One hopes that writer-director Richard Curtis doesn’t think he was doing anything original with this time-travel romantic comedy. Even the title of the new effort from the creator of “Love, Actually” is a sad cliché, but the whole plot treads the same territory as “Somewhere in Time,” “The Lake House” and “The Time Traveler’s Wife,” and its mixture of whimsy and mawkishness is familiar, too. Watching “About Time” brings a strong feeling of déjà vu, and not just in that cinematic “Groundhog Day” sense (a far more enjoyable movie, by the way).
The focus of the plot is Tim (Domhnall Gleeson), a klutzy young fellow whose befuddled dad (Bill Nighy) informs the lad on his twenty-first birthday that the men in their family are endowed with the power to travel through time simply by enclosing themselves in a dark place and concentrating. But the ability is limited to returning to moments you’ve previously experienced yourself, merely to relive them or, if necessary, to alter them for the better.
Tim immediately seizes on the opportunity to redo some of his more embarrassing faux pas, especially those involving his ineptitude with girls. But after failing in his attempt to woo his sister’s friend (Margot Robbie), he largely abandons the game, instead going off to London to begin his apprenticeship in the law, and moving in with his father’s friend Harry (Tom Hollander)—a curious living arrangement that seems designed merely to introduce in the playwright an acerbic character who can deliver a string of comically cynical remarks.
In any event, it isn’t long before Tim encounters Mary (Rachel McAdams) in a typically oh-so-cute meeting in one of those restaurants that serve customers completely in the dark. It’s love at first non-sight, but unhappily Tim soon finds that he has to relive that night in order to save Harry from a disastrous professional embarrassment, and in consequence the whole episode with Mary is excised from history. That requires him to arrange a whole new scenario for them to meet, which leads to his smoothly removing her from a relationship with another possible suitor and linking up with her romantically.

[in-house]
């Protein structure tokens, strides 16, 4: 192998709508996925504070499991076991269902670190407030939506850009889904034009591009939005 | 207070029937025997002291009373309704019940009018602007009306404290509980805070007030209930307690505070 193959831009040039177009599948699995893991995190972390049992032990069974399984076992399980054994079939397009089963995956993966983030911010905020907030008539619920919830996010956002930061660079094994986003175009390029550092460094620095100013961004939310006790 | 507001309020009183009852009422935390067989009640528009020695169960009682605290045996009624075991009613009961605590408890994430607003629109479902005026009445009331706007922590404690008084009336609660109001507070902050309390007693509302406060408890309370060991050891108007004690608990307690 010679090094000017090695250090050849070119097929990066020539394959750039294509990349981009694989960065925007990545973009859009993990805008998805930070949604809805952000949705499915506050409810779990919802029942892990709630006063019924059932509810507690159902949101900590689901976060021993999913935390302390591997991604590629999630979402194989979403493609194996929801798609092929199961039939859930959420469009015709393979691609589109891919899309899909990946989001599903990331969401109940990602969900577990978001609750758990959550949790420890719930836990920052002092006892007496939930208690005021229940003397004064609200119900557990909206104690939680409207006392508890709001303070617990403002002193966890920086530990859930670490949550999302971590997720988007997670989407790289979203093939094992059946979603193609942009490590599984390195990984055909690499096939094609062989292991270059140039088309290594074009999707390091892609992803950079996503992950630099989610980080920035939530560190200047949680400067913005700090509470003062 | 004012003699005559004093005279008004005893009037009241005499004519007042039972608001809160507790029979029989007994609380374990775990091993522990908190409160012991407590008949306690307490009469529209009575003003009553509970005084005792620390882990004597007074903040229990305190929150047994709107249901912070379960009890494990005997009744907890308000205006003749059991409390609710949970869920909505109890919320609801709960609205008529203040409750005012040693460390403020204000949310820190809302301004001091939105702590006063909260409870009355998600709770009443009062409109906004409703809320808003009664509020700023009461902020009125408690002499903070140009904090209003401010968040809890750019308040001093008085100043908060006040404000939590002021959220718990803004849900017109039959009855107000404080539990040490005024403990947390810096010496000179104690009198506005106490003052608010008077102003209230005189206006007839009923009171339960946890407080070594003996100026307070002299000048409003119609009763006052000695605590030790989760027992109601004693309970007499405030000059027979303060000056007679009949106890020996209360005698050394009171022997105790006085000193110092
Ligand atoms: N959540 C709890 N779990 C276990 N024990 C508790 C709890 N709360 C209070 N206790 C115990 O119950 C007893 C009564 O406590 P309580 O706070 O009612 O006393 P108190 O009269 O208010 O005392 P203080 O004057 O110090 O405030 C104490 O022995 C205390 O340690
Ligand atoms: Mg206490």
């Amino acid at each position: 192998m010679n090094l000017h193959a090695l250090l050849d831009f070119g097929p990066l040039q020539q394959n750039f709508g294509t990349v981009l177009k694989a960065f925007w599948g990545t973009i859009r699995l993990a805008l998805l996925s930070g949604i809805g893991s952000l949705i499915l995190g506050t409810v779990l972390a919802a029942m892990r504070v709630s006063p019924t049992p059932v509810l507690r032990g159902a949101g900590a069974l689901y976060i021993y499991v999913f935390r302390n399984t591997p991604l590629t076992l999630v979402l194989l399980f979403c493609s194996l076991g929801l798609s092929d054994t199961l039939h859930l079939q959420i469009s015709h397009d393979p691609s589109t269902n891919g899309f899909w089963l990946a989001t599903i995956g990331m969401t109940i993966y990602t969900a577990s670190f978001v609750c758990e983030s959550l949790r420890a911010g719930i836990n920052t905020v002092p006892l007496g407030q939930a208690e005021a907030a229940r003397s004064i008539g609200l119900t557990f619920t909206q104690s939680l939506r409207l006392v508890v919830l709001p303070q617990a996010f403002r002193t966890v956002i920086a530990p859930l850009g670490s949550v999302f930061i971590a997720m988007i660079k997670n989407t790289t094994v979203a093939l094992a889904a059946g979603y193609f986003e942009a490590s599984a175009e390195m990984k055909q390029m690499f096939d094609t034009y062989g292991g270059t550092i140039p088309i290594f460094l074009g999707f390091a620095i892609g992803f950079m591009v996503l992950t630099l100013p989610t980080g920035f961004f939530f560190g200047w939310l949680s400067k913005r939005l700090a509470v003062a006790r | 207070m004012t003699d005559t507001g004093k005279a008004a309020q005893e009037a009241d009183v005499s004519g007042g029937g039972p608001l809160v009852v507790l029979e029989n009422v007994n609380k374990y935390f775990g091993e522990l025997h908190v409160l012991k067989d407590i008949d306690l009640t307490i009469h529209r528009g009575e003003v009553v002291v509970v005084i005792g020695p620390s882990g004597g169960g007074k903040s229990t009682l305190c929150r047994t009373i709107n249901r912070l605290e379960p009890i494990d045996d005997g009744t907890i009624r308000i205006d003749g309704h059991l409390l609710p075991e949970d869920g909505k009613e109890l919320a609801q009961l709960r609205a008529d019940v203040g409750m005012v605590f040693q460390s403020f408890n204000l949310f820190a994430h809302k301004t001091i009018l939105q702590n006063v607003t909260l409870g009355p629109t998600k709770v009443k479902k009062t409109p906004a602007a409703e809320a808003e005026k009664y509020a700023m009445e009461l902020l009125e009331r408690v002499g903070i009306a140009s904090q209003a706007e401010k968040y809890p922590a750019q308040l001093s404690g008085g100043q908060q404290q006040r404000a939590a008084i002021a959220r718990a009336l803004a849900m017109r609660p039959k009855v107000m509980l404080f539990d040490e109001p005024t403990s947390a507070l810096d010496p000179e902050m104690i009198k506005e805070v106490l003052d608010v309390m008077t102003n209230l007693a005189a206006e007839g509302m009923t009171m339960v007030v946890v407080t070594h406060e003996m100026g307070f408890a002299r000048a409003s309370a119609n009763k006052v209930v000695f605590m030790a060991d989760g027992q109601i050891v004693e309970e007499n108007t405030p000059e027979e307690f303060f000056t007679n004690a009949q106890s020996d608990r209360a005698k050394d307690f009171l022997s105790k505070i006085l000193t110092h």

That’s not the first time that Tim uses his ability—which remains unknown to Mary—to keep their happiness going into marriage and family life. But he employs it to address other needs as well, in particular crises involving his troubled sister Kit Kat (Lydia Wilson), whose habit of acting out sends her into a downward emotional spiral and threatens her safety. And the problem is that every change he makes in the past has unforeseen consequences, bringing the realization that even a power such as the one he possesses can’t protect you from sadness and loss.
There are some charming moments in “About Time,” most involving not Tim and Mary but Tim and his dithering father, who, as played by the always watchable Nighy, is easily the most endearing figure here. But most viewers will enjoy Hollander’s caustic comments, especially since they add some edge to the prevailing blandness and crass sentimentality, and there’s an amusing digression involving the performance of a scene from Harry’s new play by Richard Grant and the late Richard Griffiths, which could be better written but still gives one the opportunity to savor these two old hands’ skill at playing off one another.
On the other hand, one has to put up with a string of bits involving Tim’s uncle D (Richard Cordery), an amiable but eccentric fellow whose extreme forgetfulness is surely a sign of mental disability—a situation that’s treated as almost a public service message for thoughtfulness to those less fortunate. And then there’s all the material surrounding Kit Kat, a flawed girl who’s apparently intended to touch our hearts but is actually as irritating as one might expect any character with that nickname to be.
“About Time” looks lovely, with the English locales given a glow by cinematographer John Guleserian that’s clearly meant to feel magical. Meanwhile Gleeson succeeds in reminding us of the young Hugh Grant, which is what’s obviously needed here, and McAdams makes a pretty partner for him. Hollander seizes every waspish opportunity Curtis affords him, as Cordery does every chance to look lovably lost, but poor Wilson can do little with the impossible-to-like Kit Kat. Nick Laird-Clowes’ score is not only syrupy but makes the mistake of employing Arvo Part’s “Spiegel im Spiegel,” which has appeared in so many films and trailers by now that it’s become an aural cliché.
In the end Curtis has a point to make, but it’s no more than the banal observation that one should savor every moment in life and not take things—and people—for granted. A nice sentiment, to be sure, but hardly one that exudes originality—instead it reeks of something else, especially when at more than two hours the movie is way overlong. When this schmaltzy, brutally manipulative dramedy finally grinds to a halt, it’s you who’ll probably be saying “It’s about time.”